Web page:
What to see St Johns, the capital city (pop. 36000): Built in the 17th century, it is one of the oldest ports in the Caribbean. This city represents a surprising mix of tradition and modernity. St Johns Cathedral: it is one of the most impressive Anglican churches in the Caribbean. Originally constructed in 1683, it has been rebuilt twice. After the 1843 earthquake destroyed the previous cathedral, a structure designed to be quake and hurricane proof was devised of pitch pine encased in stone. Bettys Hope: Sir Christopher Codrington, one of the most powerful landowners in colonial Antigua, named his sugar estate after his daughter in 1674. It was one of the islands first full-scale plantations, and is now one of the must-see attractions. Two windmill towers are still standing, as well as the arches of the boiling house. One of the twin windmills is again in working order, the only operational 18th-century windmill in the Caribbean; restoration work is continuing. Look out for this historic site not far from Pares Village. Shirley Heights: named after the Governor-General in the 1780s, contains the windblown echoes of Antigua's colonial past. The Officer's Quarters once bustled with naval officers serving Admiral Nelson. Today a restaurant occupies the former Ordnance Building.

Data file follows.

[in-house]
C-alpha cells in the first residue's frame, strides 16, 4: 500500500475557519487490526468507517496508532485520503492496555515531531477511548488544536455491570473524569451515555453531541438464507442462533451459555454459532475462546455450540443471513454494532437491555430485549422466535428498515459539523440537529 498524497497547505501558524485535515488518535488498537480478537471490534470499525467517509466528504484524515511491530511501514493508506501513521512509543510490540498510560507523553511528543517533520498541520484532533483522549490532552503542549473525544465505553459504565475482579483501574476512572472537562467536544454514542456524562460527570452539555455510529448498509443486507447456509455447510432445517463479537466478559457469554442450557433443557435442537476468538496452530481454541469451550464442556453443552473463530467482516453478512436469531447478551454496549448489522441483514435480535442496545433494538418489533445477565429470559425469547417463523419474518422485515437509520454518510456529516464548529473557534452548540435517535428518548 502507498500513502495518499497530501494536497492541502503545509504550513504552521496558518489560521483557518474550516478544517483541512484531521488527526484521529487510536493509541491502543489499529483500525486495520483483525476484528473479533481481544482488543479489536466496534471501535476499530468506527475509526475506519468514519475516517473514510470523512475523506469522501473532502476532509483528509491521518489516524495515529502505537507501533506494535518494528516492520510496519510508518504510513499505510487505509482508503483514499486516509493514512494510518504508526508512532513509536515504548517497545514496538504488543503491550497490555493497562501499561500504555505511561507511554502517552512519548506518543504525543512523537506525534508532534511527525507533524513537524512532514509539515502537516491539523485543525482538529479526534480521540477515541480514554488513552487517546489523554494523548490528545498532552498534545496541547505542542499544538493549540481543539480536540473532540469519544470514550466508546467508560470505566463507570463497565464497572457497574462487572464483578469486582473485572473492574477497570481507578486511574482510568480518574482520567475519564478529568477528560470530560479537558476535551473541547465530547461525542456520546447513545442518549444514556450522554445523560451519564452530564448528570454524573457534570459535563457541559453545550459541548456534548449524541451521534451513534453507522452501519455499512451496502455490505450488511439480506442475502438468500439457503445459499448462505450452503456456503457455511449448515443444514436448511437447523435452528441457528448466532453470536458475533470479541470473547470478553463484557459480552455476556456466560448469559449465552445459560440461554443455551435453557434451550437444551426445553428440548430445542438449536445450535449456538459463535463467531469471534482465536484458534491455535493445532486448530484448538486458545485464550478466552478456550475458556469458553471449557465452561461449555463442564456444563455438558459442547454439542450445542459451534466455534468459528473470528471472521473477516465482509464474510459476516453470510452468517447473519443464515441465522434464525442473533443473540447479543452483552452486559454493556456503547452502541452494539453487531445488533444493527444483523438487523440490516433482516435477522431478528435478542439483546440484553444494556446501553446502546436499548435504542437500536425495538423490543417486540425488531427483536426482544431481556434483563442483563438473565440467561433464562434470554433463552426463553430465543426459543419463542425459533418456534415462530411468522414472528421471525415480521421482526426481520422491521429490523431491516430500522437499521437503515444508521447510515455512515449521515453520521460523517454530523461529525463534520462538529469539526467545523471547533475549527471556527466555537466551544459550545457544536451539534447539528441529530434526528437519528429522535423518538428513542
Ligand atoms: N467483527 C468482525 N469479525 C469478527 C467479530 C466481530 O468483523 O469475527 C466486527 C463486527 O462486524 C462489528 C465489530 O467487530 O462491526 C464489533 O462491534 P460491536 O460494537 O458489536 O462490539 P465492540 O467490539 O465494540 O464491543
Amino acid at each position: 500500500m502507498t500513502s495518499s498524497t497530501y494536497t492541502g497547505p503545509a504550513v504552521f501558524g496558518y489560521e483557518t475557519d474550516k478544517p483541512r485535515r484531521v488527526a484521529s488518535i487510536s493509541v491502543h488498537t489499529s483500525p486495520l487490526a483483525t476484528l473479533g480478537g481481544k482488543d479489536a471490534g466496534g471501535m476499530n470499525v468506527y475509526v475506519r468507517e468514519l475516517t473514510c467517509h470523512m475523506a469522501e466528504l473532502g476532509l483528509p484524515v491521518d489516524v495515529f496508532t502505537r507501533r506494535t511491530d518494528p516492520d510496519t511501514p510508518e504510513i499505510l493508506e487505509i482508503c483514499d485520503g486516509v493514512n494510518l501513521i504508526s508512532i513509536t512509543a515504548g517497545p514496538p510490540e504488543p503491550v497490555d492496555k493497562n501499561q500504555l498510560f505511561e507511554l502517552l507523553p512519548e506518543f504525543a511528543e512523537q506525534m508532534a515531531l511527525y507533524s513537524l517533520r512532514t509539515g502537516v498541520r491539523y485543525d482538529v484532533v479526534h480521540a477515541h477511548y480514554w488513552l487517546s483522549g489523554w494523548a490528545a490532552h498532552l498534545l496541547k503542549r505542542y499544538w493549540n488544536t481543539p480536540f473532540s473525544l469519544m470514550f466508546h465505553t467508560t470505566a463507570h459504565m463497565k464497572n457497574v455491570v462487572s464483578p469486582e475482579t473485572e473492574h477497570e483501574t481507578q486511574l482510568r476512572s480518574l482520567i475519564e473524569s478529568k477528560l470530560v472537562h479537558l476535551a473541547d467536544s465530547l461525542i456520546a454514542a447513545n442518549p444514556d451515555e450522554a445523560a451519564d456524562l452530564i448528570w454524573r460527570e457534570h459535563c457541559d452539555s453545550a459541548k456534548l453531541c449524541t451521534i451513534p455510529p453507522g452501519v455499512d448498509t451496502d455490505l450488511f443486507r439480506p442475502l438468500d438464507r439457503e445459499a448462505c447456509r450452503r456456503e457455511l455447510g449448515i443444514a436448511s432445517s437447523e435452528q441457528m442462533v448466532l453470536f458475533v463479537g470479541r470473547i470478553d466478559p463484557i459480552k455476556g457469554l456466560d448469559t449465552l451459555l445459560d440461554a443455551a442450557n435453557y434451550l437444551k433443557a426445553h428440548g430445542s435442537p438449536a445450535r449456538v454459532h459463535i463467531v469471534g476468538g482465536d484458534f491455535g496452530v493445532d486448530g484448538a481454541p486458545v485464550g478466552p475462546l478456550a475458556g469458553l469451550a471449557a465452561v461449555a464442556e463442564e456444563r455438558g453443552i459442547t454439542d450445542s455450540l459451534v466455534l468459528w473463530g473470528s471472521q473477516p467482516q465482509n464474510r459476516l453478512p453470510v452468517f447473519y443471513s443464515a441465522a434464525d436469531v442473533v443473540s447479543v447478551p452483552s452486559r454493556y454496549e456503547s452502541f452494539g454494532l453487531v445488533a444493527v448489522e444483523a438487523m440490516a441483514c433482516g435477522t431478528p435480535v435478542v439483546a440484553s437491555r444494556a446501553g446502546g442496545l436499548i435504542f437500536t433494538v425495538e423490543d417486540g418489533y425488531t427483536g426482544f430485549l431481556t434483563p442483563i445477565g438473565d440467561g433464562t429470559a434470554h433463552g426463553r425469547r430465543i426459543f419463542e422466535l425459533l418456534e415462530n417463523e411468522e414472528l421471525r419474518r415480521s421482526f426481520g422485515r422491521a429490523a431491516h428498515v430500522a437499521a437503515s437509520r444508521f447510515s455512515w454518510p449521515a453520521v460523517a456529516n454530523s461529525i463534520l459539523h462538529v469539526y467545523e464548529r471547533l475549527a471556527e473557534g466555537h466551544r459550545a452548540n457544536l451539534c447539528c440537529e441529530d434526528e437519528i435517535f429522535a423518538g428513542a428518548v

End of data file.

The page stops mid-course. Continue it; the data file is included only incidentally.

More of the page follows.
What to do Shopping: The new Heritage Quay in St. John's offers a good variety of duty free shopping with quality leather, perfumes and jewelry. Nearby Redcliffe Quay has some delightful boutiques specializing in Antiguan designed clothing and several galleries with local arts and crafts. Sporting Life: Many hotels offer sports facilities within their own grounds. Excellent beaches and crystal clear waters make watersports particularly popular, including scuba diving, water-skiing and windsurfing. Yacht chartering and deep sea fishing can easily be arranged. Cricket is the national game and is played at the highest international standards. Good golf can be found at Clear Valley (18 holes) and Half Moon Bay (9 holes). Diving: A look at the map reveals countless embayments, harbors and islands - one of the most complex coastlines in the West Indies with everything from sheer cliffs to pure white sand beaches to mangrove wetlands which host thousands of migrant birds each winter. Antigua is one of those places where you will see more shades of blue, green and in-between than you thought possible.